Australia must develop greater missile defences to ward off a potential strike from North Korea, a former high-ranking Pentagon official says.
Dr Brad Roberts served as US deputy assistant secretary of defence for nuclear and missile defence policy between 2009 and 2013, and is currently in Australia briefing senior officials about regional dangers.
He warned Australia could be struck by a North Korean weapon.
"Unfortunately, Australia doesn't really get to choose whether or not North Korea threatens it - it's the choice that the North Korean leader [Kim Jong-un] makes," he said.
Dr Roberts said it was very clear separating US allies from the US and from each other was central to Mr Kim's strategy.
"He does this by threatening them and presenting to our publics an image of great vulnerability and great cost if there were war," Dr Roberts said.
"His objective is to make us fearful so that our leaders will not stand up to his threats and coercion."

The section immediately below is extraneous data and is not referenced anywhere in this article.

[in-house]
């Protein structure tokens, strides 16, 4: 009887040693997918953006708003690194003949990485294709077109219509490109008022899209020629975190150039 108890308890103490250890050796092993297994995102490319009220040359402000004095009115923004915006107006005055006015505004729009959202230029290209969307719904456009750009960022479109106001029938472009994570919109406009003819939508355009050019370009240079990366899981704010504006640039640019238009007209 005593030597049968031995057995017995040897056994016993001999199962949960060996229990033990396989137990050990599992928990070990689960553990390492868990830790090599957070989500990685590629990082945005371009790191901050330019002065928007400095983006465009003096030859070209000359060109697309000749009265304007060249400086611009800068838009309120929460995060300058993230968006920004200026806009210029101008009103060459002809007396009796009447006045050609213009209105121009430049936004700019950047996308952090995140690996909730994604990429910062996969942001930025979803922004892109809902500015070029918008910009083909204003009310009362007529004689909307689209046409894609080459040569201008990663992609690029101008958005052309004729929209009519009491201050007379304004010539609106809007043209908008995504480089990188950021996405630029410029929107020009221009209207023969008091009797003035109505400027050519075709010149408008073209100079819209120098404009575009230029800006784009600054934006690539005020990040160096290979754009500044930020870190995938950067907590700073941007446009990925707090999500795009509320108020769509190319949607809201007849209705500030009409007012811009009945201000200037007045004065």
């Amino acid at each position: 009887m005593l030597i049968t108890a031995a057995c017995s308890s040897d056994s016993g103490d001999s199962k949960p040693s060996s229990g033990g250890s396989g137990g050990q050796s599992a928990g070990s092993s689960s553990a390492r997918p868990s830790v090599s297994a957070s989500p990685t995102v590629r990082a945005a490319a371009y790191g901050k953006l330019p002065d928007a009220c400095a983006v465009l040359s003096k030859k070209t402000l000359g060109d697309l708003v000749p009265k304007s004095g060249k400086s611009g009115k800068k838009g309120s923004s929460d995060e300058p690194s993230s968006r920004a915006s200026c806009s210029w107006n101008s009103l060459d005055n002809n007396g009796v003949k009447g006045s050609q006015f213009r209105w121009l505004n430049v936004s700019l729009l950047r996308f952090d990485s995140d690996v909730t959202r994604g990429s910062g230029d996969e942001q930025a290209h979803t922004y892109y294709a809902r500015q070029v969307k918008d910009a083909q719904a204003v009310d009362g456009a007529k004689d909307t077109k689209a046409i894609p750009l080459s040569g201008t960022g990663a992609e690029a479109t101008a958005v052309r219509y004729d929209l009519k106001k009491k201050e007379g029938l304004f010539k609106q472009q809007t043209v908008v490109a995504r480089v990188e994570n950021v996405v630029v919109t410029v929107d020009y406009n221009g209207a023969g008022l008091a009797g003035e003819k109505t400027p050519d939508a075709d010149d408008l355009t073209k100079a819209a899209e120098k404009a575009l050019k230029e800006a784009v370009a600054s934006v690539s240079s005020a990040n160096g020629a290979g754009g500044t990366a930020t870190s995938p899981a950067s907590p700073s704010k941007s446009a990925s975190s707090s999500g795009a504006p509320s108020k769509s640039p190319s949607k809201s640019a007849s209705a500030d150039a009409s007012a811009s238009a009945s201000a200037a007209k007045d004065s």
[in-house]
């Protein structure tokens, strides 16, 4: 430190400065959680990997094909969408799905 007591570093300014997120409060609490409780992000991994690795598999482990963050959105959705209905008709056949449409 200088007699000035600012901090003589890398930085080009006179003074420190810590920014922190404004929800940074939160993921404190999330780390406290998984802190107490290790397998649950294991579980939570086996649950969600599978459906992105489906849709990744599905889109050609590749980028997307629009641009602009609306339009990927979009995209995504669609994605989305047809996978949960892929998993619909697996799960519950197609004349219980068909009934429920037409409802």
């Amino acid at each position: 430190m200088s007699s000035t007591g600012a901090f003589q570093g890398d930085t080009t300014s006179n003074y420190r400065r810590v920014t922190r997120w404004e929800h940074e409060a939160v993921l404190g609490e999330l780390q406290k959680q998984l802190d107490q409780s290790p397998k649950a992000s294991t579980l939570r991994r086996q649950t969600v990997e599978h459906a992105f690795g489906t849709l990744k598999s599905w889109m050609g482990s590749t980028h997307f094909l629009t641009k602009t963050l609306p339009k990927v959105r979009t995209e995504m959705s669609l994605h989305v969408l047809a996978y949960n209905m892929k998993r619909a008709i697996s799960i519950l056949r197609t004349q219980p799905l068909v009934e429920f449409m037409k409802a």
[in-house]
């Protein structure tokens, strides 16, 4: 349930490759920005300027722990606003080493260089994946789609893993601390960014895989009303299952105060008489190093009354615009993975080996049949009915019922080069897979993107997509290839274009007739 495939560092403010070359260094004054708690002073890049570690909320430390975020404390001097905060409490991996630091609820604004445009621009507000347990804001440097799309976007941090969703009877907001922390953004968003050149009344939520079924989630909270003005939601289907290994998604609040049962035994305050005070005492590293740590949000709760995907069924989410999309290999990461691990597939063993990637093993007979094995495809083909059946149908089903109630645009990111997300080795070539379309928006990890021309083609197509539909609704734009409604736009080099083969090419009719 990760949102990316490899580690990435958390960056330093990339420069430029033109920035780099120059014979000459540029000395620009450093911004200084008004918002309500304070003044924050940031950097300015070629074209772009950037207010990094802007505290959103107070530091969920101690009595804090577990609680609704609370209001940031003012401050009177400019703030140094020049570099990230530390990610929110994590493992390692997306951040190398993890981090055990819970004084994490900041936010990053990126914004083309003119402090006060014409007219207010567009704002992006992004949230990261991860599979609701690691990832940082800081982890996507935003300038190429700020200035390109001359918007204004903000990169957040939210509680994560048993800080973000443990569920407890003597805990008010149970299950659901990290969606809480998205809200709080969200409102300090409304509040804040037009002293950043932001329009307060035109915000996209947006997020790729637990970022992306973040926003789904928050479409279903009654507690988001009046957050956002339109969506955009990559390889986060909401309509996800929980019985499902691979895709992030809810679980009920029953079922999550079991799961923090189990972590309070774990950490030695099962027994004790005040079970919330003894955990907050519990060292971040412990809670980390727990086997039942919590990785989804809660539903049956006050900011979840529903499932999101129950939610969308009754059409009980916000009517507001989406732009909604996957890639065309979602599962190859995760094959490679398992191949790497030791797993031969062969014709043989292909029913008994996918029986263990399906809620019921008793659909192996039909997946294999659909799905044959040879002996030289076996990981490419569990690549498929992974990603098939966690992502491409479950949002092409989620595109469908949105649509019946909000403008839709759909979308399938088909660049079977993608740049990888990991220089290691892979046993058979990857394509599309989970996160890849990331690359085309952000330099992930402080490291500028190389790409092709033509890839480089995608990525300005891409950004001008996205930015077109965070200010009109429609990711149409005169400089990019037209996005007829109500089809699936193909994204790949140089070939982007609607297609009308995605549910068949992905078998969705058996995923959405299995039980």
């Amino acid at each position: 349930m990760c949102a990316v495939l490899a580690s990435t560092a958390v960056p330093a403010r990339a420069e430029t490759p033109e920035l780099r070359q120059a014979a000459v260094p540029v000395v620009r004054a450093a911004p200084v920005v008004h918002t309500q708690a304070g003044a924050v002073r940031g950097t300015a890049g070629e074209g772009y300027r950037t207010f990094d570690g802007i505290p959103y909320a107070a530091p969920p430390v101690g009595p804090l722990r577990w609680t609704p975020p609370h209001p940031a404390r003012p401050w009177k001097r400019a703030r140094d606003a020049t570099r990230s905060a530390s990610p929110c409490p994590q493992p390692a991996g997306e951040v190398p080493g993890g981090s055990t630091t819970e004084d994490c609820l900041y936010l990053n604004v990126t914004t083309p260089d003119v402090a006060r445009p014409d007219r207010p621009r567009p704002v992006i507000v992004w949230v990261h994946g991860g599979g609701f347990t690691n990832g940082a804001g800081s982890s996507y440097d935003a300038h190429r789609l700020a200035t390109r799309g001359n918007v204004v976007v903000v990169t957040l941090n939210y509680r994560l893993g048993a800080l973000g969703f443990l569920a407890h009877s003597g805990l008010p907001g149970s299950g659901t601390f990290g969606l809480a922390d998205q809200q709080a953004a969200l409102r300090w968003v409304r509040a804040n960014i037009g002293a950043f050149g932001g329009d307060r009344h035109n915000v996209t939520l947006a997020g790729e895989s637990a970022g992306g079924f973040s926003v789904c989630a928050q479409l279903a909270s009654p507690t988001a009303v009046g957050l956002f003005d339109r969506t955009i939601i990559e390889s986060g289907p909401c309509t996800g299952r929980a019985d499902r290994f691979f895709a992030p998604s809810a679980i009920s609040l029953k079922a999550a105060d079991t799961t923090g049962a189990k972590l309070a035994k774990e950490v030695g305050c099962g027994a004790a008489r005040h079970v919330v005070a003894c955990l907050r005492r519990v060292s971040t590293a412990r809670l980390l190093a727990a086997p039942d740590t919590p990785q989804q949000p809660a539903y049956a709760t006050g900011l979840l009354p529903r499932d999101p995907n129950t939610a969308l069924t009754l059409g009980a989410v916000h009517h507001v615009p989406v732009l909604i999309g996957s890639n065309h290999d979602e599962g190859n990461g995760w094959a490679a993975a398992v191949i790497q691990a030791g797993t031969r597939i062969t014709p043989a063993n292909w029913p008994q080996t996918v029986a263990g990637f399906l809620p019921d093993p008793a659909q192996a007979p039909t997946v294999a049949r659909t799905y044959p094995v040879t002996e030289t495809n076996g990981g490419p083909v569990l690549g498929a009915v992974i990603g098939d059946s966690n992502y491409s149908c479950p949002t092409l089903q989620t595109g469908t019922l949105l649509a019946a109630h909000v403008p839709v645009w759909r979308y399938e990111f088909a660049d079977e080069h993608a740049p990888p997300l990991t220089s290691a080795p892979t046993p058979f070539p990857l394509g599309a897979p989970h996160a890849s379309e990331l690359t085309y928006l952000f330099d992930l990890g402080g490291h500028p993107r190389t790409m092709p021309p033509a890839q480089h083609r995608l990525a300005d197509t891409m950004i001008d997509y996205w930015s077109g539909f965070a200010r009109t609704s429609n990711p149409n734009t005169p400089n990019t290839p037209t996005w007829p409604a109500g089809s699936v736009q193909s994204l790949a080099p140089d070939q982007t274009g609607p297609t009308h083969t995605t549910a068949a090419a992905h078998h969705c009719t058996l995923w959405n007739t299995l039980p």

Dr Roberts, who led the Obama administration's Nuclear Posture Review and Ballistic Missile Defence Review, did not believe Australia needed to adopt an American-style expensive land-based missile shield, but said it must ensure warships were equipped with advanced defences.
"I don't think it's a large number of very expensive interceptors and radars deployed around the periphery of the Australian continent," he said.
"A sea-based capability on the advanced destroyer that would include a sea-based radar and some interceptors: that could operate in coalition partnership with other allies."
Last month, Australian Defence Industry Minister Christopher Pyne confirmed the government was considering upgrading the navy's new air warfare destroyers to include missile defence shields after "very irregular behaviour" by North Korea.
"In the Defence White Paper, and the integrated investment plan, upgrades of the warfare destroyer capabilities have been already flagged," Mr Pyne said.